The DrownedThe clouds above the frozen sea changed, but he was already familiar with them all. There was plenty for the eye to feast on, but nothing for the soul. He had a hunger for something that no sky could satisfy. Somewhere on the planet there had to be a different kind of light. A sea that mirrored new constellations. A bigger moon. A hotter sun.
The skipper offered to sign him on as an ordinary seaman. "You're a sailor now," he said one night in Stubbekøbing, as Albert helped him pull off his boots. "You can fix a flying jib and a topsail. You know the compass and you can sail by the wind and run before it."
But instead, Albert did as his father before him: he went to Hamburg to find a ship that would take him farther out into the world.
Before he left, he went up into the loft at home. Here, among the sacks of potatoes and grain, sat the sea boots his father, Laurids, had abandoned when he left home for the last time. That had been an omen: they'd realized it later. In stormy weather, when the roof shook and the gable quaked, Albert's mother thought she could hear the empty boots stomping about up there on their own. But no one ever dared go up and look.
Rasmus and Esben had never touched the boots. Out of fear, perhaps --- or simply because they'd never matched their father's considerable height and their feet weren't big enough. Only Albert took after Laurids.
He came down the stairs holding the boots, their wooden soles still scorched from Laurid's famous trip to Heaven.
"What are you doing with those?" he mother asked. Her eyes were anxious, as though she both hoped and dreaded he'd be throwing them out.
"I want to wear them," said Albert.
Her hand flew to her mouth. Did she fear that bad luck would follow him if he put them on? Was it superstition or premonition? It was hard to tell. There was a mother's worry, certainly. Perhaps she sensed that this time he would be going far, and would be gone many years. Which for her was the same as death.
"I'm going to" was all he said.
He had to stoop now to walk through the doorway, and his shoulders filled it.
"You promised my father to make them like new again," he said when he arrived at the workshop of Mr. Jakobsen, the cobbler, in Kongegade.
"That was twelve years ago. You've got a good memory," Jakobsen said. "But a promise is a promise. You can pick them up on Saturday."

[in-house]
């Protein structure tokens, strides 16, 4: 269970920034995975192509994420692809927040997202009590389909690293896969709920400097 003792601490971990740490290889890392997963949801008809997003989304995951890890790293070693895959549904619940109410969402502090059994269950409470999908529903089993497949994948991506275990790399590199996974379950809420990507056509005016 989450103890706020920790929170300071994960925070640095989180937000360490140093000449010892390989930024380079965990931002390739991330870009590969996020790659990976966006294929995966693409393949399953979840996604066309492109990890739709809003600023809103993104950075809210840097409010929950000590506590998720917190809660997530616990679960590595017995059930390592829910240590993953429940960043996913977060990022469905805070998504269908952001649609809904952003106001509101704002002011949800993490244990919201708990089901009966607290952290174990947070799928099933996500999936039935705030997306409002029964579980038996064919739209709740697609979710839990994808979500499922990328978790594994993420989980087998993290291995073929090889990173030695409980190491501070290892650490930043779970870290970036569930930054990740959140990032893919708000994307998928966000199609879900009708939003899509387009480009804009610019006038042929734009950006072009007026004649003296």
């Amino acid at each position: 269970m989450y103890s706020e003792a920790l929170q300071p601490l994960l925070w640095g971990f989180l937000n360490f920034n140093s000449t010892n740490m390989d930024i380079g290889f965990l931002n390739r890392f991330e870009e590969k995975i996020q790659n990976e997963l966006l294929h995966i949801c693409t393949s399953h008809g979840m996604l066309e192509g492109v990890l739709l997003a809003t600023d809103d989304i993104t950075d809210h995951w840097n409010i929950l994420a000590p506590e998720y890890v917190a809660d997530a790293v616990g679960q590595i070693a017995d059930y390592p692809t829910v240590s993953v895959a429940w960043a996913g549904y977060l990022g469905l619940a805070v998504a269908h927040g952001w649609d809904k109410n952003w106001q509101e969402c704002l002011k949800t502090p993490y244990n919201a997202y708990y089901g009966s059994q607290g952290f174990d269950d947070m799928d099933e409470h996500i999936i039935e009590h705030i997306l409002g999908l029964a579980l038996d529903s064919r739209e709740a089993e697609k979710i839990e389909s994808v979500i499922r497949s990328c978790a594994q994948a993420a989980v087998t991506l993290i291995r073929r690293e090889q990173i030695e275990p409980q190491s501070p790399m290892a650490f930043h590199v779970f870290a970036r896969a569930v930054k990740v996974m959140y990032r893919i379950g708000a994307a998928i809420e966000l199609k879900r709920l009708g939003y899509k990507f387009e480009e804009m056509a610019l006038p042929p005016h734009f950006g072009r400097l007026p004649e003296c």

§ § §
Albert worked seven months as an ordinary seaman on board a Hamburg brig that sailed to the West Indies. He saw palm beaches and flying fish. He saw people whose skin was black and brown. He saw the cowed look in their eyes and their bowed backs and needed no one to tell him that they knew the thrashing rope. Men like Isager weren't schoolteachers here. They were rulers of these sunny isles, including those where Danish was spoken, and they all ruled by the rope.
He drank coconut milk and ate alligator meat, which tasted like chicken. He shat seven kinds of shit, but none of it was beaten out of him. He'd escaped.
"It never stops" was what Hans Jørgen had said. But it does. When you become an able seaman, when you're seventeen years old and big and strong enough to defend yourself, then it stops. Albert watched the black and brown men who loaded and unloaded the brig. They didn't have ownership of themselves, and they were forever in thrall to the rope. He wondered what would have happened if he'd been born one of them, to be flayed all the way to the grave. Would he have broken eventually? Or would he have looked for someone he could pass his humiliation on to, just so that he could feel vaguely human? Would he have found a dog to kill, a house to burn down, a woman to drive mad?
§ § §
When we met every winter in Marstal, we sized up one another. We were becoming men. Our eyes seemed deeper-set, and our cheekbones jutted: it was as if the beatings we'd suffered over time had led to something permanent. Our hands had grown big, our palms were tough, our biceps bulged, and sinews and veins fought for space on our forearms beneath the blue spider web of tattoos. We'd grown bigger and stronger, to spite the rope.Albert didn't come home. He returned to Hamburg and left again, this time for South America. On his return, he signed off in Antwerp and joined a Liverpool bark going to Cardiff to load coal. He wanted to learn English.
When the bosun yelled "All hands up anchor!" and "Heave my hearties, heave hard!" he heard his father's voice, and felt his papa tru close by him once more. He remember the American words that had so irritated his mother and so delighted him and his brothers.
"Hanggre," he said in the mess. They shook their heads and laughed at him.
"Monki," they said.
It was a good while before he realized that his papa tru hadn't been speaking American after all, but Pidgin, the Chinese and Kanak version of English. That was what his papa tru had taught him. Pidgin English, the language of cannibals.
[Excerpt from "We the Drowned" by Carsten Jensen. (Translated from the Danish by Charlotte Barslund with Emma Ryder.) Houghton Mifflin Harcourt, 2010]--- From We the Drowned
Translated from the Danish by
Charlotte Barslund and Emma Ryder
©2010 Houghton Mifflin Harcourt